The Culinary Director of Norma Restaurant in Fitzrovia pens a love letter to Sicilian cooking in this rich and indulgent cookbook. As Tish outlines, Sicilian cooking is very particular given its interesting position at the intersection of the Mediterranean and North Africa, as well as its roots in frugal peasant cooking. The recipes span the region’s fresh seafood and mouth-watering meat dishes, and are all packed with vibrant, mouth-watering flavours. Make your way through the cookbook to explore the riches of Sicilian cooking, from saffron arancini, octopus and chickpea stew and limoncello semifreddo.
The acclaimed chef Elizabeth Haigh, who earned a Michelin star for her incredible work at the Hackney-based restaurant Pidgin, has made her first cookbook a tribute to the Singaporean dishes that were passed down in her family. Meaning ‘to eat’ or ‘dinner time’ in Malay, Makan draws together recipes that had been central to her family’s cooking, as well as the diversity of Singaporean cooking, which reflects the influences of migrants and cuisines from all across Southeast Asia. This love-letter to her family’s culinary heritage features recipes such as Nonya-spiced braised duck ste, Singapore chilli crab and spicy noodle soup, with all traditional recipes adapted to use ingredients that can be easily sourced in the UK.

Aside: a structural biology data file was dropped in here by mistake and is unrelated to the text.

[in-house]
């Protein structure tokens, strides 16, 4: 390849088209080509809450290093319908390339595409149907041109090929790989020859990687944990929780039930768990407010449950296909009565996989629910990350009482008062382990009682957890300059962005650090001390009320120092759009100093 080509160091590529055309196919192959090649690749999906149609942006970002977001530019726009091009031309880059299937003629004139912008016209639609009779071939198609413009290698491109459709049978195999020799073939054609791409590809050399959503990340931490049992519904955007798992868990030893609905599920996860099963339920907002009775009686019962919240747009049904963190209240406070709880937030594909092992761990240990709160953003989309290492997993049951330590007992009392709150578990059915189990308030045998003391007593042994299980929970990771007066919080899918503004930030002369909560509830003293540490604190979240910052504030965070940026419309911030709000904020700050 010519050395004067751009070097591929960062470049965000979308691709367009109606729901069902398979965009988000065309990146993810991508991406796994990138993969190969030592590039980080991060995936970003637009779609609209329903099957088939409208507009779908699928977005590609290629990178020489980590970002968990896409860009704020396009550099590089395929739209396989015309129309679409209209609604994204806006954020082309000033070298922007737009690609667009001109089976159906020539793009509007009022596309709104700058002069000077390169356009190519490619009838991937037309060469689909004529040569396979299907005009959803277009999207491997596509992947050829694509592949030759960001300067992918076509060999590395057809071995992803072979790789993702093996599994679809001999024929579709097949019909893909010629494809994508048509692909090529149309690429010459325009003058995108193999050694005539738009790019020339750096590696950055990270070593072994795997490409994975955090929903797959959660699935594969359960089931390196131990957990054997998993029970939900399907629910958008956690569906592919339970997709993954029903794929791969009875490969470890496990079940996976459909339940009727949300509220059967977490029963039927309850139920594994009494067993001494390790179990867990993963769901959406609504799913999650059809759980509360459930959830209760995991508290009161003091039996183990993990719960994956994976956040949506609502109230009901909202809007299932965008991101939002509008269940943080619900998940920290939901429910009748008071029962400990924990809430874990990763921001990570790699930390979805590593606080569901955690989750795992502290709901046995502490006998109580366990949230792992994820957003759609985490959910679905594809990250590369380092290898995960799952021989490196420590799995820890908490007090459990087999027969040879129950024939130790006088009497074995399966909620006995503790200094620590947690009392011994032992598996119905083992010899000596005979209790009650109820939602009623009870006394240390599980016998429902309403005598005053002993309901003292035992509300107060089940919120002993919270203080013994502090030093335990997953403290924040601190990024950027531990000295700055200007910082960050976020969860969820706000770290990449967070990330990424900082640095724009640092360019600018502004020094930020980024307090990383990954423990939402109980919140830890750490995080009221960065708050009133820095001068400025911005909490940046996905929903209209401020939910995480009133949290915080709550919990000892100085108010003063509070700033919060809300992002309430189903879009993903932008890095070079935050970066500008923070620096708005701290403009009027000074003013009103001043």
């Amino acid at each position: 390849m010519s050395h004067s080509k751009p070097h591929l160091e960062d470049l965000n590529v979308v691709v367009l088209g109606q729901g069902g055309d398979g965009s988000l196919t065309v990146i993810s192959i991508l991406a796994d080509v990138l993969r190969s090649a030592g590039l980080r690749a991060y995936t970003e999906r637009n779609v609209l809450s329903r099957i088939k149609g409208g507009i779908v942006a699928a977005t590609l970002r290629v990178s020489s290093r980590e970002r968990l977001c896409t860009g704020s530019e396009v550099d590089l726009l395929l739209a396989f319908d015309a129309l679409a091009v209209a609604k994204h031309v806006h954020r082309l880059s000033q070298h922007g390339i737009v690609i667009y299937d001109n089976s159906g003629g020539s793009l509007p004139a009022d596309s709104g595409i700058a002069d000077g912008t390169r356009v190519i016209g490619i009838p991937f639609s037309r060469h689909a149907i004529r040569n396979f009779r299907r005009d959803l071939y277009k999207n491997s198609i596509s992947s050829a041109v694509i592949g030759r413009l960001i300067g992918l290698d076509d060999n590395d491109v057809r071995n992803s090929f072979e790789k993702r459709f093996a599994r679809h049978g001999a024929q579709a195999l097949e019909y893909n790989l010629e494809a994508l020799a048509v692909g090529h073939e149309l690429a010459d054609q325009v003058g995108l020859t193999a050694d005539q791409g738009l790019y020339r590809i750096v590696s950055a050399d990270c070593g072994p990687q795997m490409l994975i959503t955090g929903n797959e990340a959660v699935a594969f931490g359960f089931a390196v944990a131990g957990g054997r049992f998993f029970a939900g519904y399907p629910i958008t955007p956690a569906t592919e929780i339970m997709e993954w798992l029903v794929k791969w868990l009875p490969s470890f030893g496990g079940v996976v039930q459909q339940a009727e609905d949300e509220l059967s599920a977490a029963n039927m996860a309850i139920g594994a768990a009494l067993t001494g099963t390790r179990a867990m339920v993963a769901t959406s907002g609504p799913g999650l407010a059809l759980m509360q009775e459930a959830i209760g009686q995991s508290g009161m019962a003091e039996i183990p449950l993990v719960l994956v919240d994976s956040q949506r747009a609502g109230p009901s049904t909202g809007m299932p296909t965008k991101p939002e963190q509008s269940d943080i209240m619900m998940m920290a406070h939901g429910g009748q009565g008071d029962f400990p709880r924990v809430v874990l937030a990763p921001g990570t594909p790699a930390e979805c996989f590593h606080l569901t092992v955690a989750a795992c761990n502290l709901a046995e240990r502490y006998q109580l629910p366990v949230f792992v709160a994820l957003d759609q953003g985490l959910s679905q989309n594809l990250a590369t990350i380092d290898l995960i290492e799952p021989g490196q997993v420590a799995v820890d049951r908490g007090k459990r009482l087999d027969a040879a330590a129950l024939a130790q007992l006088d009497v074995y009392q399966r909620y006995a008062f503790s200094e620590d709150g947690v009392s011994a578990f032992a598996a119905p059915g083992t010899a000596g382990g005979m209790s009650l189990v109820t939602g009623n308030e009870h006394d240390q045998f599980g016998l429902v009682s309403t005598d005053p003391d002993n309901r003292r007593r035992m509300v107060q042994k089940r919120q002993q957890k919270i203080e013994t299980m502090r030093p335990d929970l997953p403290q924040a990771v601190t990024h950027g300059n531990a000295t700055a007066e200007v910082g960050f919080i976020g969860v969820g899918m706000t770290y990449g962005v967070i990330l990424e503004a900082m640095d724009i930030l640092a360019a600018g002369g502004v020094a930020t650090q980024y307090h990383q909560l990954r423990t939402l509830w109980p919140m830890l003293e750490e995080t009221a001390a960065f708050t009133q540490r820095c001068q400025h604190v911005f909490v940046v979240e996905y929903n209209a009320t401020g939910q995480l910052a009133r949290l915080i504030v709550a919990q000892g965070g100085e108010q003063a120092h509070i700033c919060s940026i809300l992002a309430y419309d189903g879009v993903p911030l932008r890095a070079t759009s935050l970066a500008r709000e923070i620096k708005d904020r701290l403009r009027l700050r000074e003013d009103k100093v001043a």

The author of The Borough Market Cookbook returns with a new cookbook, this time focused on flavour profiles. Fascinated by what drives us to crave certain dishes, which is typically influenced by mood, season, memory, and more, Smith set out to create recipes divided by flavour profiles that would match different cravings. Over 100 recipes are broken down into 6 different flavour categories: fresh and fragrant, chilli and heat, tart and sour, curried and spiced, rich and savoury, and cheesy and creamy. Smith ensures that every base is covered, so no matter what you’re after, there’s a dish and a recipe to match your mood.